When the protagonist, Lachlan Kite, who is now middle aged, but by now in a senior position in BOX88, finds out that his erstwhile cover name, Peter Galvin, is on the Judas list, assigned the number 62, hence the book’s name, naturally enough, he is concerned; the question is how this could have happened, given that there is an unwritten law in espionage that intelligence agencies do not target each others’ operatives for elimination; but also, Kite is worried for the safety of his erstwhile girlfriend, from whom he is now estranged, but who played a significant part in his covert operation in Russia in 1993. A sting operation is decided upon, to be played out in Dubai, but using better backup facilities than Kite was able to call upon previously. This is a substantial book, of nearly 500 pages, and although the infrastructure of BOX88 is not in the le Carré mould, the plotting & the characters are as believable as he might have used, so this is definitely a book which, for me, easily held my attention all the way through, and the possibility of a further story in the series is implied at the end, so I will certainly look out for another book, be it the forerunner or a sequel; and Cumming has written other series and standalone stories, so I would be happy to find any one of those. The paperback I read was published in 2022 [2021] by HarperCollinsPublishers Ltd., London, ISBN 978-0-0083-6350-5.

Book Review

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Triple Cross, by Tom Bradby

This book is the third episode in the Kate Henderson series, and it is a worthy member; the previous story, Double Agent, was reviewed here, so I won’t repeat the backstory for the latest story, or reveal the ending of the previous one, but certain inferences could be drawn from Kate’s situation at the beginning of this one. Kate has now left MI6, and the narrative commences with her on holiday in the south of France, with her two children, and her husband, Stuart, who is permitted to leave Russia temporarily; but not enter Britain, from which he is barred, on account of his earlier treachery. Her children continue to hope for a rapprochement between their parents and, surprisingly [for Kate, as much as for Fiona & Gus] this appears to be on the cards. Almost inevitably though, she becomes aware of being under surveillance while away from their gîte, and manages to lose the pursuit car with some arguably dangerous driving—especially given her passengers—but only to find on returning that the prime minister, James Ryan, has imperiously imposed a visit upon her, and she has no choice but to listen to what he has to say.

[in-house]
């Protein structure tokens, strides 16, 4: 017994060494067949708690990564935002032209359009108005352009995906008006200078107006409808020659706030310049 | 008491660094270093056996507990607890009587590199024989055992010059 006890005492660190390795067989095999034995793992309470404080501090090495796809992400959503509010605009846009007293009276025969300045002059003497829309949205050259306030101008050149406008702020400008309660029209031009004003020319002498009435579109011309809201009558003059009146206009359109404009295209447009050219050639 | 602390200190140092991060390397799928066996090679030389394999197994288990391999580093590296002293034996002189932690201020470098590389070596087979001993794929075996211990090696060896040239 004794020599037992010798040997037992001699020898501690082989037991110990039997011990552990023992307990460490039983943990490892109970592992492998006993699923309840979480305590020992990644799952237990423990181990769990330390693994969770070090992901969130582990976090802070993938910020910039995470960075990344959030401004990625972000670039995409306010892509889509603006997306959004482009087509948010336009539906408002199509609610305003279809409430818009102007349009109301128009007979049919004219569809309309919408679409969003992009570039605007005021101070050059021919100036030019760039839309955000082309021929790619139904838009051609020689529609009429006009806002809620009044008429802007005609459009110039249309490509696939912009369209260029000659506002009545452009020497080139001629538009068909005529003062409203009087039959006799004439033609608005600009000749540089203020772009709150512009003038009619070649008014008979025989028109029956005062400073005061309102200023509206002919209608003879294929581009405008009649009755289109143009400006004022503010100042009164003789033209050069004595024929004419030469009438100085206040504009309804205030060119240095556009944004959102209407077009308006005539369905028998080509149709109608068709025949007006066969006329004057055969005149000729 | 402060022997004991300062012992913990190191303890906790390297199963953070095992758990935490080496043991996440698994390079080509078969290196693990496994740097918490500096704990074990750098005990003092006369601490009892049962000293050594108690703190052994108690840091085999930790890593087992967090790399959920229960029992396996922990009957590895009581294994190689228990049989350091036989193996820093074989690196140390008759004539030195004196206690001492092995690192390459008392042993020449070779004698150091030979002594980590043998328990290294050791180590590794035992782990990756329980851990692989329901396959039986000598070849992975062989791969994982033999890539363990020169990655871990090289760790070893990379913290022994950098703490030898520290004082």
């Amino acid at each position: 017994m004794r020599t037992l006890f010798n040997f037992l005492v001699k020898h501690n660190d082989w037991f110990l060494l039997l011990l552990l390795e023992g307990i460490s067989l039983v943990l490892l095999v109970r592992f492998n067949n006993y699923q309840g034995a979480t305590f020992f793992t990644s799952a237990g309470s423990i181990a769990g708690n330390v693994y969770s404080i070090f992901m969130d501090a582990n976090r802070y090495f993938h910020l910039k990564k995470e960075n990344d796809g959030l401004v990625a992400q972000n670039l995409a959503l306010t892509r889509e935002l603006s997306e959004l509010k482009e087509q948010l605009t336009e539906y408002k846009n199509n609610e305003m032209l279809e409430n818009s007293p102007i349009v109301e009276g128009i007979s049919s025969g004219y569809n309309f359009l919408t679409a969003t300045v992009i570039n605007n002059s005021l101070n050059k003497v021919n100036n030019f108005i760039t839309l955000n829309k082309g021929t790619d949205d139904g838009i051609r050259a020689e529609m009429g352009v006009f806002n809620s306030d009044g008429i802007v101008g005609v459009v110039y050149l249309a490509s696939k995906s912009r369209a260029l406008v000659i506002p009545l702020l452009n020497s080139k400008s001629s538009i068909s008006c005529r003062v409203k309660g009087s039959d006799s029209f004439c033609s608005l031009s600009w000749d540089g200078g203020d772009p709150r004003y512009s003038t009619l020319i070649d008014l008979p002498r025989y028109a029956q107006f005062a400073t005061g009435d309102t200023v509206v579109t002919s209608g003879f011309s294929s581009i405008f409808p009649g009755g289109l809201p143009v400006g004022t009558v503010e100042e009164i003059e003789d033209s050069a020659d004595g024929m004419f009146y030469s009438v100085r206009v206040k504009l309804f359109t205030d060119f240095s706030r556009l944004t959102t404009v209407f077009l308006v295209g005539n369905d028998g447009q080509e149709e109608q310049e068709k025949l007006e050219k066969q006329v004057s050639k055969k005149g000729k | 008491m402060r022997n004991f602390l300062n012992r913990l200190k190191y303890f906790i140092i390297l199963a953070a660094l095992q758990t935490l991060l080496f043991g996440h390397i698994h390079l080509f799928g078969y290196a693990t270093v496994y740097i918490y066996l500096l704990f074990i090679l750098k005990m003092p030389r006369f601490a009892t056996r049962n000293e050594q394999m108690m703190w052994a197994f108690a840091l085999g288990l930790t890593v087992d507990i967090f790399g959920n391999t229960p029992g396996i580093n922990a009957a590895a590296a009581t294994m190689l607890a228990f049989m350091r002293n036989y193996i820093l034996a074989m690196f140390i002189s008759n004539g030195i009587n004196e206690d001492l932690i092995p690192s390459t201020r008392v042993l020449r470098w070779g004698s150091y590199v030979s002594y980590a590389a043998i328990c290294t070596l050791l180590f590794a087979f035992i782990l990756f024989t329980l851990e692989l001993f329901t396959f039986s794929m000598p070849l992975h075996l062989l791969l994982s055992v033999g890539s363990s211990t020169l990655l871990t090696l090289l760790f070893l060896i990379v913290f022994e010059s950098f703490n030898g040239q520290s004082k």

There is still a high-level mole in MI6, codenamed Dante, and Kate is to be tasked—all objections ignored—with leading an independent, but also highly secret, for obvious reasons, investigation into the agent’s identity; in the process, also, finally laying to rest any suspicions about the prime minister’s loyalty, which Kate thought had been conclusively proved by the inquiry in which she played a large part before she left the service. There are two prime suspects [although there are others including, awkwardly for Kate, of course: herself]: the current and the former head of SIS, known as C; the current C, Ian Granger, and the previous one, who was always kindly avuncular towards Kate, Sir Alan Brabazon. The links, both direct & indirect, which both of these highly qualified and very clever men had with the Russians, Igor & Mikhail Borodin, who played significant parts in the previous story, would need to be scrutinised in great detail before a decision could be reached. Kate works with a small team, one of whom is her close colleague, Julie Carmichael, but also two others over whose selection she has no choice: Shirley Grove, Ryan’s cabinet secretary [who oversaw Kate’s previous inquiry], and a young [and very hunky] assistant private secretary to Ryan, Callum Ellis.